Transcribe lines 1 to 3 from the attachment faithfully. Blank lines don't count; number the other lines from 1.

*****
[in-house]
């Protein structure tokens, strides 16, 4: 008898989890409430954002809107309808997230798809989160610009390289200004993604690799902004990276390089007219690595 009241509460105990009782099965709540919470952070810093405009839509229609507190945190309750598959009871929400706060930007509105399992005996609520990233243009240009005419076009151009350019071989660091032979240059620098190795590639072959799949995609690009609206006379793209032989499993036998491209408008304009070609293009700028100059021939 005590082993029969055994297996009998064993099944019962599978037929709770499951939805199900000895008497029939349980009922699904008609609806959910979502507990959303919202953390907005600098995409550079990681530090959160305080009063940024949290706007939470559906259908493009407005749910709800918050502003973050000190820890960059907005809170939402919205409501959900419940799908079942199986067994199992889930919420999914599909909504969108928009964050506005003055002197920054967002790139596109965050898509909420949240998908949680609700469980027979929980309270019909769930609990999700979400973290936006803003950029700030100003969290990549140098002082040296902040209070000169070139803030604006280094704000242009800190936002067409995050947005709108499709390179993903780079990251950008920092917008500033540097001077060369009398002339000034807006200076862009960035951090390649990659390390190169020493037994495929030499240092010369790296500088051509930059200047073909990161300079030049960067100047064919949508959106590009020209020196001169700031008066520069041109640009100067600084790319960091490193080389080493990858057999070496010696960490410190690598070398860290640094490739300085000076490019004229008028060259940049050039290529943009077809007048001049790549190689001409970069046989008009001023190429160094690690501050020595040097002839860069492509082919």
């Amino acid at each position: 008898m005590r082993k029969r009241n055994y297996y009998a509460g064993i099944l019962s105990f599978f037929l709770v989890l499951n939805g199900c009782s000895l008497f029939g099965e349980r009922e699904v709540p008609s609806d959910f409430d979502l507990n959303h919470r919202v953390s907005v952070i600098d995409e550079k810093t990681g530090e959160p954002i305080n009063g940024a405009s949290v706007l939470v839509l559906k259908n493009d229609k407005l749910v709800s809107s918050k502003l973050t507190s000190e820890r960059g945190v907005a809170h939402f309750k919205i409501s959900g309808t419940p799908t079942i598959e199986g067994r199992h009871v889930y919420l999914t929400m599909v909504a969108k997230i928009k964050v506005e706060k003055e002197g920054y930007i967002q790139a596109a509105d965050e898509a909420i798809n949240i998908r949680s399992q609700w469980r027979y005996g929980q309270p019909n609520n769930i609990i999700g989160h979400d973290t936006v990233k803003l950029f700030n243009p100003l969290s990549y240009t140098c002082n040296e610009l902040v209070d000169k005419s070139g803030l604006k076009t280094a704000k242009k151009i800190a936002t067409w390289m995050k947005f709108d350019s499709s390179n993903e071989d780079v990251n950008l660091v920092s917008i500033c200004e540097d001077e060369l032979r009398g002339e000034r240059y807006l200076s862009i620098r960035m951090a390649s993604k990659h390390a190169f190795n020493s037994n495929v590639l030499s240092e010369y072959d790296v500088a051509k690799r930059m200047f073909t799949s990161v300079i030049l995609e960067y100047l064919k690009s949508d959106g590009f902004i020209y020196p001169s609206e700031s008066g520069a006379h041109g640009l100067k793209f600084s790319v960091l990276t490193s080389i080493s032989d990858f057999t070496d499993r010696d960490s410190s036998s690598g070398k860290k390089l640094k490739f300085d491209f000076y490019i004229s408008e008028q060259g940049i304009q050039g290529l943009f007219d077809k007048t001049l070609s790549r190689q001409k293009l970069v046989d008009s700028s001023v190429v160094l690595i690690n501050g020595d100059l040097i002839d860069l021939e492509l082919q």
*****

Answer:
[in-house]
């Protein structure tokens, strides 16, 4: 008898989890409430954002809107309808997230798809989160610009390289200004993604690799902004990276390089007219690595 009241509460105990009782099965709540919470952070810093405009839509229609507190945190309750598959009871929400706060930007509105399992005996609520990233243009240009005419076009151009350019071989660091032979240059620098190795590639072959799949995609690009609206006379793209032989499993036998491209408008304009070609293009700028100059021939 005590082993029969055994297996009998064993099944019962599978037929709770499951939805199900000895008497029939349980009922699904008609609806959910979502507990959303919202953390907005600098995409550079990681530090959160305080009063940024949290706007939470559906259908493009407005749910709800918050502003973050000190820890960059907005809170939402919205409501959900419940799908079942199986067994199992889930919420999914599909909504969108928009964050506005003055002197920054967002790139596109965050898509909420949240998908949680609700469980027979929980309270019909769930609990999700979400973290936006803003950029700030100003969290990549140098002082040296902040209070000169070139803030604006280094704000242009800190936002067409995050947005709108499709390179993903780079990251950008920092917008500033540097001077060369009398002339000034807006200076862009960035951090390649990659390390190169020493037994495929030499240092010369790296500088051509930059200047073909990161300079030049960067100047064919949508959106590009020209020196001169700031008066520069041109640009100067600084790319960091490193080389080493990858057999070496010696960490410190690598070398860290640094490739300085000076490019004229008028060259940049050039290529943009077809007048001049790549190689001409970069046989008009001023190429160094690690501050020595040097002839860069492509082919």
């Amino acid at each position: 008898m005590r082993k029969r009241n055994y297996y009998a509460g064993i099944l019962s105990f599978f037929l709770v989890l499951n939805g199900c009782s000895l008497f029939g099965e349980r009922e699904v709540p008609s609806d959910f409430d979502l507990n959303h919470r919202v953390s907005v952070i600098d995409e550079k810093t990681g530090e959160p954002i305080n009063g940024a405009s949290v706007l939470v839509l559906k259908n493009d229609k407005l749910v709800s809107s918050k502003l973050t507190s000190e820890r960059g945190v907005a809170h939402f309750k919205i409501s959900g309808t419940p799908t079942i598959e199986g067994r199992h009871v889930y919420l999914t929400m599909v909504a969108k997230i928009k964050v506005e706060k003055e002197g920054y930007i967002q790139a596109a509105d965050e898509a909420i798809n949240i998908r949680s399992q609700w469980r027979y005996g929980q309270p019909n609520n769930i609990i999700g989160h979400d973290t936006v990233k803003l950029f700030n243009p100003l969290s990549y240009t140098c002082n040296e610009l902040v209070d000169k005419s070139g803030l604006k076009t280094a704000k242009k151009i800190a936002t067409w390289m995050k947005f709108d350019s499709s390179n993903e071989d780079v990251n950008l660091v920092s917008i500033c200004e540097d001077e060369l032979r009398g002339e000034r240059y807006l200076s862009i620098r960035m951090a390649s993604k990659h390390a190169f190795n020493s037994n495929v590639l030499s240092e010369y072959d790296v500088a051509k690799r930059m200047f073909t799949s990161v300079i030049l995609e960067y100047l064919k690009s949508d959106g590009f902004i020209y020196p001169s609206e700031s008066g520069a006379h041109g640009l100067k793209f600084s790319v960091l990276t490193s080389i080493s032989d990858f057999t070496d499993r010696d960490s410190s036998s690598g070398k860290k390089l640094k490739f300085d491209f000076y490019i004229s408008e008028q060259g940049i304009q050039g290529l943009f007219d077809k007048t001049l070609s790549r190689q001409k293009l970069v046989d008009s700028s001023v190429v160094l690595i690690n501050g020595d100059l040097i002839d860069l021939e492509l082919q």